This week's article was originally posted by the Australian crew at First Off The Bike. The athlete I used as my example was 3x ITU World Champion, Peter Robertson. After a 4yr retirement and being a former ITU athlete, Peter's experience riding a TT bike was slim to none. He had to start the process just like any other triathlete...
Mat Steinmetz | Photos: @koruptvision
Renowned bike-fit expert Mat Steinmetz checks in to firstoffthebike.com to let us know what to expect when swapping from the road to a time trial position.
Adjusting to the time trial position is something that every athlete, beginner to elite, must go through at some point. I’m not going to talk about the “how to” of a proper fit, but what you should expect when you first change over to riding in the time trial position.
First off, what is so important about the TT position? Aerodynamics – 70-90 per cent of the power you generate on a bike goes toward overcoming aerodynamic drag and your body accounts for most of this. If this weren’t important, we’d just stay upright on our road bikes and not deal with thechallenges of adapting to a good TT position.
The main goal is not aerodynamics, but speed. Speed is a combination of fitness (power), comfort (ability to stay in position), aerodynamics (decrease resistive forces). When I’m going through the fitting process with a rider, I’m very open about what to expect during the period in which they’ll be adapting to their new position. Some athletes adapt quicker than others, but hardly anyone gets a free pass without experiencing one of these three areas of discomfort. The good news, the body eventually adapts to the TT position and these areas of discomfort go away.
Saddle: A good TT position is achieved by rotating the pelvis forward on the saddle. Even if this rotation is slight, it will increases soft-tissue pressure. However, you’re in luck as saddle manufactures have created TT specific saddles that are meant to accommodate rotation and alleviate pressure. Via trial and error, work with your fitter to select the saddle that is most comfortable to you. Don’t let someone tell you what saddle to ride. Try several types during your fit appointment.
Arms and shoulders: The TT position puts more weight on the front end. It’s important that your upper body is supported skeletally versus using your erectors to try and stabilise yourself. Finding the appropriate reach and how your elbow contacts the arm pad are important for stability.
Neck and Back: As we lower your back angle, you must still be able to look up the road. While back pain is often due to poor saddle selection or an inappropriate reach, neck discomfort is something that takes time to adapt to…it’s unnatural to look up the road in the TT position. If you continue to experience neck pain, you should look to raise your front end, or work on your head and neck posture (i.e., getting rid of your periscope head). As I mentioned, this process applies to athletes of all abilities.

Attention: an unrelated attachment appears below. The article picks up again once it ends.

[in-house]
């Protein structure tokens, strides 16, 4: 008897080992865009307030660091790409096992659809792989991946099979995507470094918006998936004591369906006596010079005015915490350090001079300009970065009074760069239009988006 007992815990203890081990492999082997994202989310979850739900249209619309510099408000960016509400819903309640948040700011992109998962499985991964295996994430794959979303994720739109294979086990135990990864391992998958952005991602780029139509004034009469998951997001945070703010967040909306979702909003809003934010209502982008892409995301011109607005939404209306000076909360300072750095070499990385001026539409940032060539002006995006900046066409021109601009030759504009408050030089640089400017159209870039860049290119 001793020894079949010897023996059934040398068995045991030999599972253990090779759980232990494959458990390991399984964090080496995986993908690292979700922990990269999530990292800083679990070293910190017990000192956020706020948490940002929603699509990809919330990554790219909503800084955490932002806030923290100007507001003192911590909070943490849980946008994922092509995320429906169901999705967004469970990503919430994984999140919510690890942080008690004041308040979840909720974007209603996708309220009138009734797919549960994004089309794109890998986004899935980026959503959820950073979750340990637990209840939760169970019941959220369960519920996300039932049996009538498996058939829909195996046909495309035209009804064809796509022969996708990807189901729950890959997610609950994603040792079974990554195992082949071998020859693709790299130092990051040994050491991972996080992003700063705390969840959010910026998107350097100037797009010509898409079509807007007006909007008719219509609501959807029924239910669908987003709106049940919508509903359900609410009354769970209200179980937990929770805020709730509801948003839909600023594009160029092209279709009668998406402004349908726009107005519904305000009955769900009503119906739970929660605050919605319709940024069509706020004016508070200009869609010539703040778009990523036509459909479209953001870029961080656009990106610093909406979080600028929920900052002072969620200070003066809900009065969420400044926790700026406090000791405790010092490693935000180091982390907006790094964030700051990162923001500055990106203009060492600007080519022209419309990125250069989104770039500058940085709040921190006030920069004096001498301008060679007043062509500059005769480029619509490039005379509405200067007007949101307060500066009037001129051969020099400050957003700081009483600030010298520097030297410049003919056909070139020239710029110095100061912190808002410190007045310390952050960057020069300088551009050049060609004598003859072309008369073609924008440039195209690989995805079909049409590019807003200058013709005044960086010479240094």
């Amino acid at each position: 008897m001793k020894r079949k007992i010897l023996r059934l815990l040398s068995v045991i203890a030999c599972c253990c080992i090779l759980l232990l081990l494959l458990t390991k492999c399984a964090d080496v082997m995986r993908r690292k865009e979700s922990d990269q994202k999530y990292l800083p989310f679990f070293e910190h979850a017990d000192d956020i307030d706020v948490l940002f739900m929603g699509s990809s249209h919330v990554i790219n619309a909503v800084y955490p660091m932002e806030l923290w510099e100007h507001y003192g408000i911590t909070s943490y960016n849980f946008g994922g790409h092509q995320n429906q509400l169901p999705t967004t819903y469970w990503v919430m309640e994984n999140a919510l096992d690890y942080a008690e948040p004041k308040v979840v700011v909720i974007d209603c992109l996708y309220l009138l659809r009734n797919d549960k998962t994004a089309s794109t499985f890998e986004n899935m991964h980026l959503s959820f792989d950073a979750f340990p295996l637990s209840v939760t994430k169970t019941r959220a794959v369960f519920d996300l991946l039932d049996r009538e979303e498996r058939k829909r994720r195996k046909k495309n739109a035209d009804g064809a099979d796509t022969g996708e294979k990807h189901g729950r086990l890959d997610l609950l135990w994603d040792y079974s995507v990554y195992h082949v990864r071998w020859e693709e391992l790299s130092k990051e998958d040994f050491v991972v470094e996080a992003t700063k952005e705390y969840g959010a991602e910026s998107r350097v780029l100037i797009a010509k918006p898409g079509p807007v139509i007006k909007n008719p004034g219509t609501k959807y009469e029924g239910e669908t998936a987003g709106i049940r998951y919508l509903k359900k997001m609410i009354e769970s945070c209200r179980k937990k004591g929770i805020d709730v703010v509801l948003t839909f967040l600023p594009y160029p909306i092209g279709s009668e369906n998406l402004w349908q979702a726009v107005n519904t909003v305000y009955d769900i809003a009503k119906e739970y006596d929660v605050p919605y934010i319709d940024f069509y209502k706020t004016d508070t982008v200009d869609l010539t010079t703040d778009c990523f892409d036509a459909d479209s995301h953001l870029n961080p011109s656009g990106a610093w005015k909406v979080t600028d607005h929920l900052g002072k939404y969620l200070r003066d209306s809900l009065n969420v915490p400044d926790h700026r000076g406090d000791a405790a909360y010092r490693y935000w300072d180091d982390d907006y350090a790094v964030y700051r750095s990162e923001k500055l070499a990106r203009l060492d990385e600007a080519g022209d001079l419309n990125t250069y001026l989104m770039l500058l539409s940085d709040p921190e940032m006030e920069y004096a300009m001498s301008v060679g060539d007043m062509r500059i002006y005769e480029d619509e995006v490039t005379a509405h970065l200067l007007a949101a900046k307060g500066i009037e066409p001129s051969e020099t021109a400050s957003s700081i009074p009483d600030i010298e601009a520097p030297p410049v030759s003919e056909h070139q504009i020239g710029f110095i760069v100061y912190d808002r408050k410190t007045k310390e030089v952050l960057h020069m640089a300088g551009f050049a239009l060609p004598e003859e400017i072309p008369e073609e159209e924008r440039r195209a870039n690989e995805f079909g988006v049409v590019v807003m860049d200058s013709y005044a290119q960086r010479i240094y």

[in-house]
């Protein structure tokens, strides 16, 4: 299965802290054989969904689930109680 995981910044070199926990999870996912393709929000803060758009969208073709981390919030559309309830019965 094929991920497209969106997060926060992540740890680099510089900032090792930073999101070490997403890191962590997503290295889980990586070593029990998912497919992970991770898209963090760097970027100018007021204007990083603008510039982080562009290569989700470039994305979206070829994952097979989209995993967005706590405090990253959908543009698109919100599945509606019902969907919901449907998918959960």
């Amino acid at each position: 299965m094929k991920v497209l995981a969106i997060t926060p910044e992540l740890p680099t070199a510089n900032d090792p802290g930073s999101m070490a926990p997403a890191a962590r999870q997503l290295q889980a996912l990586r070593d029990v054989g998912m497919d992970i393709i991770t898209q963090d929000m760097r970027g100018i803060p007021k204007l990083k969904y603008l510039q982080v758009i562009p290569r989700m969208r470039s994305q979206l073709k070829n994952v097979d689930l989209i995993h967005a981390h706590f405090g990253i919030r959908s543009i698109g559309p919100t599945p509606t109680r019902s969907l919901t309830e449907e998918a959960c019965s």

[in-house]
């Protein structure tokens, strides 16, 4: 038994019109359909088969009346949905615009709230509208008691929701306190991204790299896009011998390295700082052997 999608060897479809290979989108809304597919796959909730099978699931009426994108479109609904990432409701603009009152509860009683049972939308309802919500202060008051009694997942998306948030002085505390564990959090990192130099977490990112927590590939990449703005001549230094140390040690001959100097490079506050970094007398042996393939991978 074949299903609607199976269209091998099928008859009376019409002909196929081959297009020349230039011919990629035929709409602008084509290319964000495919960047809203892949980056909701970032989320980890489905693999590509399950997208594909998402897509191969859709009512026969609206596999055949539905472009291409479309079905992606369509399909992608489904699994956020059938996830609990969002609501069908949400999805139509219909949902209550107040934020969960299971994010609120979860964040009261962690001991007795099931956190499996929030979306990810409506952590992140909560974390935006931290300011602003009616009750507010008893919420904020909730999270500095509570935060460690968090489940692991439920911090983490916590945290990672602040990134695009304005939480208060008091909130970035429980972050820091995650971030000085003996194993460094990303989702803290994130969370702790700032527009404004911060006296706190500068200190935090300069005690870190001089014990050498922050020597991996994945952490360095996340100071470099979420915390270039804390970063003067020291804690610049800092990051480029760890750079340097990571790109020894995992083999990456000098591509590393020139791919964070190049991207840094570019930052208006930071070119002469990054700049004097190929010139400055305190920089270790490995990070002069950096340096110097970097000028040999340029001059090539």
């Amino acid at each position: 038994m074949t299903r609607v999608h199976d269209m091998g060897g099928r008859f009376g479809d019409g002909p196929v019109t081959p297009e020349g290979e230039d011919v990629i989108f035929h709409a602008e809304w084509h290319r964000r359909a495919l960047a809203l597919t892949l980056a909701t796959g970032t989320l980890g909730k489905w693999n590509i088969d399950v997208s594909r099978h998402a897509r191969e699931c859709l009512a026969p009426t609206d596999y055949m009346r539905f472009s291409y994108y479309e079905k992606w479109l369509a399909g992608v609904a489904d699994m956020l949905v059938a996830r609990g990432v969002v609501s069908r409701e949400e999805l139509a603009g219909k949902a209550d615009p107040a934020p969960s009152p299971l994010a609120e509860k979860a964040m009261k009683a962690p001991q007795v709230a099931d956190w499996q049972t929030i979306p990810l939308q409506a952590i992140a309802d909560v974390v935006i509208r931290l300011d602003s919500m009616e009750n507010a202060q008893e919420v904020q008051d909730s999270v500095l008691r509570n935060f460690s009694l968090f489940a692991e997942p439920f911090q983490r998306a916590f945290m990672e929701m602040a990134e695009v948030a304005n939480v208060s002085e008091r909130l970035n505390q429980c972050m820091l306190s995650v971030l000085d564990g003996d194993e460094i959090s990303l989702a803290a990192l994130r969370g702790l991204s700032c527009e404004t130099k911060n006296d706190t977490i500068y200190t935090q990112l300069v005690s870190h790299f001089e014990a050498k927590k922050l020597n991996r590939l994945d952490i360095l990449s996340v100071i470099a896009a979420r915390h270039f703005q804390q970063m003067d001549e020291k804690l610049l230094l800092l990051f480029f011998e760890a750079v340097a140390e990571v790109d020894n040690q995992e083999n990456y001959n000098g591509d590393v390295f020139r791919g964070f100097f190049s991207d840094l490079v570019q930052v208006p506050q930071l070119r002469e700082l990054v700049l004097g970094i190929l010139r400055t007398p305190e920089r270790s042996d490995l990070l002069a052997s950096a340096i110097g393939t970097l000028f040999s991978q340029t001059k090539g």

Below, I’ll walk you through the process of three-time ITU World Champion, Peter Robertson.
Peter received his Giant Trinity in early 2013 and I helped him get started over a few Skype calls. I wanted to find something conservative to get him started until he would arrive in Boulder, where I could do some hands on positioning work. The image below is what we came up with when I saw him in Boulder for the first time. He looked ok, but not quite where he needed to be.
2013: You can see that the position is sound. It’s not great, but there’s not a lot to pick apart and a good starting point. At the time, this felt fairly aggressive to him and he was just trying to get used to riding the position. The one area that I was not happy with was how he postured on the bike. Robbo would bring his shoulders forward and perch up on the aerobars. This squared his shoulders and made it difficult for him to drop or lower his head. This is something he’s still working on and has gotten much better with year of riding under him (see below).
2014: This position is much better and more relaxed. He is lower in the front (flat stem versus rise), but the saddle and arm-pad position (fore/aft) are exactly the same. The other change, is the extension shape. We didn’t intentionally go to s-bends, but they came on the bike and the ski-bend extensions were in transit. I was actually pleased with how Robbo was able to posture using the s-bend, so this might be something we stick with.
2013 w/ Helmet: Again, not a bad position, but as a professional athlete, I believe there is a standard that must be achieved in order to not leave time on the course. That’s not to say athletes with poor bike positions can’t win races, but when the resources are available to improve, why not take advantage of them?
2014 w/ Helmet: This position is much better. It’s more relaxed and I’d imagine more aerodynamic (I’ve got enough wind-tunnel experience to make this guess, but can’t objectively make that claim). Even though this position has him in what could be considered “more aggressive”, his hip angle has not been altered, which is the primary cause of not being able to produce power in the TT position.
The take away lesson: triathletes need to work on their TT positions. Not every athlete hops on the bike and feels/looks great, although it does happen. The position is adaptable and it can take some time to get to that optimal position. Often times, a rider’s position will improve without changing any of the contact points. They will improve their position on the bike as they improve the way they posture and/or support themselves on the saddle and bars.